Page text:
On the other hand, about 3 years ago I bought a 1962 Cadillac Sedan deVille, a well maintained,unrestored original. That car was my daily driver until last year when I quit driving, and I enjoyed every minute of it. If they made a car I would like today, and if I could still drive, I’d buy it, but no one makes a car with a wheelbase at least 126", smooth,quiet ride, rear wheel drive, and a big block V8.
LIkely other parts sources but there a company called LMC Truck that offers all sorts of parts for classic trucks like this, If you can’t find what you need from the local parts store.
Parts for Ford Trucks & Broncos 1973-1979 (lmctruck.com)
I dunno, I guess the first and oldest car I kinda drove was the 58 Chevy wagon. I didn’t think it was a great car to drive. My mom called it a lumber wagon which it probably was. Now my 60 Morris and 59 VW where not exactly sporty but reasonably interesting to drive. So I think it just depends on the kind of car and not the age. I saw nothing special in like a 50 Plymouth or Ford. Don’t think it is just age.
Now my Pontiac is more interesting to drive than my Acura. The Acura is a nice stable car but not very interesting. I think now driving a 50’s era car would just be nostalgic but not necessarily interesting or even fun to drive outside of the experience.
I couldn’t disagree more. I have a sedan that does 0 to 60 in about 5.5 seconds and corners very nicely (with a nice assortment of luxury features thrown in), so I very much enjoy driving it on back roads. The cars I grew up driving were slower and cornered horribly with zero road feel, not to mention that they were much less safe, so there’s no way I’d want to go back to one of those.
Yep, I would not want to go back to my 66 Mustang, manual steering, manual drum brakes, I loved that car but newer cars are much more fun to drive.
As they say on that site ALWAYS call the station to verify availability. Every station that was listed within 50 miles of me no longer sold ethanol free fuel. Just a word of caution.
Not quite true. My 2013 3.5 V-6 Camry is just slight slower in the 1/4 mile and 0-60 than the 455 cu.in. 1969 Cutlass I had, and handles much, much, better, is more comfortable, and 3x as efficient. But it doesn’t have the “cool” factor that the ‘69 Cutlass had. And my 2008 BMW 650i convertible, well that’s a whole other story and way, way more fun the the ‘69 Olds.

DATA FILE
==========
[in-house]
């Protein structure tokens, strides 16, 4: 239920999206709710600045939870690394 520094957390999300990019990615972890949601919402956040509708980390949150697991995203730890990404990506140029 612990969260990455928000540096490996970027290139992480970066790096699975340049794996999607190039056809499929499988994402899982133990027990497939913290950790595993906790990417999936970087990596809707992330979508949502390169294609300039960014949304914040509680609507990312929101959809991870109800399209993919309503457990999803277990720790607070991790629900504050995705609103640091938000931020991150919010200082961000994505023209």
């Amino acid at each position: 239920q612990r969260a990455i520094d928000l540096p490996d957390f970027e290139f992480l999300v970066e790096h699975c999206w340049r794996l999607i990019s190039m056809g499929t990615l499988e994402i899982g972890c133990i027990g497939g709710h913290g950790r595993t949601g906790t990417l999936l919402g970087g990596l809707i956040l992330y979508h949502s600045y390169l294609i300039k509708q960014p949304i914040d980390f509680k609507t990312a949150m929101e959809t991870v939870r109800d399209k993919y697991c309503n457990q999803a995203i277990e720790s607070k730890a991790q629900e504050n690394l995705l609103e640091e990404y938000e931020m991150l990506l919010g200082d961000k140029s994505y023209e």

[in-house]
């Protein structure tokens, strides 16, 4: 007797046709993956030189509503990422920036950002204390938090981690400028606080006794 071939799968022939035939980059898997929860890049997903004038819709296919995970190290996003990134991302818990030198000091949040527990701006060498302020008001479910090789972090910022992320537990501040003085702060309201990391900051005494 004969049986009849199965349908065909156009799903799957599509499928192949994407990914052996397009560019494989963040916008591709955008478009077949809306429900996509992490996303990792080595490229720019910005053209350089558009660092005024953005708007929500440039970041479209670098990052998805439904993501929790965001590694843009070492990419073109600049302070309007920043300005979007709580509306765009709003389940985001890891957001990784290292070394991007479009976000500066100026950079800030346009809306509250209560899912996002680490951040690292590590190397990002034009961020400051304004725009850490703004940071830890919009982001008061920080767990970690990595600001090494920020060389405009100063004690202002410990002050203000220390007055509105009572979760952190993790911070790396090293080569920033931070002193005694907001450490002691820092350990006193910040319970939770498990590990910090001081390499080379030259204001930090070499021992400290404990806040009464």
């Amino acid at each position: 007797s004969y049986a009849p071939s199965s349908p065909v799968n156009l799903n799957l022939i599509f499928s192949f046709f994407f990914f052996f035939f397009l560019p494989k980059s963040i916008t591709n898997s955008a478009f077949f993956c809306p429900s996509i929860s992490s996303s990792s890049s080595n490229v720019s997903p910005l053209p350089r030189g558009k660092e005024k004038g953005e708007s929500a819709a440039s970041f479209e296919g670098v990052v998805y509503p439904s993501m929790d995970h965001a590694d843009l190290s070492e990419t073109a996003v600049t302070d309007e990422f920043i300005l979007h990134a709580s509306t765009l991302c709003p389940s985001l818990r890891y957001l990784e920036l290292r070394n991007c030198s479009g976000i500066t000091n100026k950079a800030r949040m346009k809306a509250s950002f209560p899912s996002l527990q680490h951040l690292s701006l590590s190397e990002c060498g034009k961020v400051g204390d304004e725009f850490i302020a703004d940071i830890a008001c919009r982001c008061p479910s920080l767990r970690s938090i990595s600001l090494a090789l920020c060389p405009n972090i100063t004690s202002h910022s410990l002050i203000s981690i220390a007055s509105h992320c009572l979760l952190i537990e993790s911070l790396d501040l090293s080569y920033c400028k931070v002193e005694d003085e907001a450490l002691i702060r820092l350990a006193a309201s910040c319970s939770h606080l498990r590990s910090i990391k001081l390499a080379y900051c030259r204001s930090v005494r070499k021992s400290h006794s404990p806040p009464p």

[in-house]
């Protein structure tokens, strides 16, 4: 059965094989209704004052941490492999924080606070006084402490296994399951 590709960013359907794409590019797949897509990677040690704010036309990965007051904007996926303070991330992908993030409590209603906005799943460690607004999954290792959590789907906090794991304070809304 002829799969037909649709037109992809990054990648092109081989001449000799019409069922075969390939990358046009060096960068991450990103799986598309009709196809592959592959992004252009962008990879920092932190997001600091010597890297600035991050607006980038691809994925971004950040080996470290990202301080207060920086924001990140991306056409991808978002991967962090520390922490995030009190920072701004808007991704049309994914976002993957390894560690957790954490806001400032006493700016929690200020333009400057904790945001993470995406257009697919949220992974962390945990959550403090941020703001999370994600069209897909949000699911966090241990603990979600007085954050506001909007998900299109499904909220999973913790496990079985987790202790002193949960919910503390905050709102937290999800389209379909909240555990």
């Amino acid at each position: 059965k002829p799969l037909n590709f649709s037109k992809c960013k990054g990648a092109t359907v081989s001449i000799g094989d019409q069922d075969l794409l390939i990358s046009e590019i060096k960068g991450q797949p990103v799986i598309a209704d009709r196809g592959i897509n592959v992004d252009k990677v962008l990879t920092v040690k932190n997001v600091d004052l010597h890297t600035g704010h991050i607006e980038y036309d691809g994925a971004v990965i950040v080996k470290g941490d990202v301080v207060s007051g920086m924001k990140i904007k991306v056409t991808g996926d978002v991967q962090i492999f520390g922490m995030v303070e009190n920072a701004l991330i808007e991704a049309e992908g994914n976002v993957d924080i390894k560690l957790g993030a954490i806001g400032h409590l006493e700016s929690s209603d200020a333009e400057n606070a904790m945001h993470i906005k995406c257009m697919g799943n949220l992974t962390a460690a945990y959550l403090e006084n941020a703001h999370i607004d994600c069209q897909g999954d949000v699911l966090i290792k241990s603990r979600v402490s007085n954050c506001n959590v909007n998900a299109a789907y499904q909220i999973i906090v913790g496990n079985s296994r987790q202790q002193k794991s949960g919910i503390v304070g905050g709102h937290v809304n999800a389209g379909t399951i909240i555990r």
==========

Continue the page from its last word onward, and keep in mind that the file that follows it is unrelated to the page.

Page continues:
Fun is subjective.
Additionally, there is the fatigue factor.
Back in the late '50s, Popular Mechanics staged a long-distance summer road trip of about one week, utilizing a 1928 DeSoto and a 1958 Desoto. I’m pretty sure that Chrysler provided the cars for this event.
Anyway, they used two drivers who would alternate between the two cars from one day to the next, and they had a nurse and an M.D. who would examine both drivers before and after each day’s drive, and would also put both men through some mental tests and physical tests at the end of the day. The medical opinion was that, after a day driving an air-conditioned car with power steering, power brakes, automatic transmission, and much better handling and better ride quality, the drivers were much less fatigued at the end of a long driving day than when they had to drive the older car. Interviews with the drivers confirmed the medical opinion.
I think this person is more influenced by the fact they have their own vehicle that just does not look like everything else they see. Our 2010 Volvo V70 Rspec is a dual purpose vehicle - fun to drive and a very good long distance machine .
I wonder how they will feel when stuck in traffic on a 90 degree day because I doubt it has AC .
Or if they are in a snow area and this pickup becomes a scary drive because of rear wheel drive like most old pickups.
Owning a 1952 MG for 30+ years now I completely understand the OP.
In comparison to a modern car, in practically every respect it’s a complete piece of garbage but being mechanical, it demands and rewards a level of engagement that’s not necessary in today’s much better and safer vehicles.
And the frosting on the cake is design by “Stylists”, before mileage requirements resulted in practically every car looking like an industingishable worn bar of soap.
Totally irrational, probably a little crazy but come back from every drive with a smile.
Well, I’ll agree that ‘certain’ antique cars are more fun than ‘certain’ modern cars, but that’s far from true generally. Most old cars were just grocery getters, commuters, that kind of thing. A '68 Chevy with a 250 would never fit my description of ‘fun to drive’.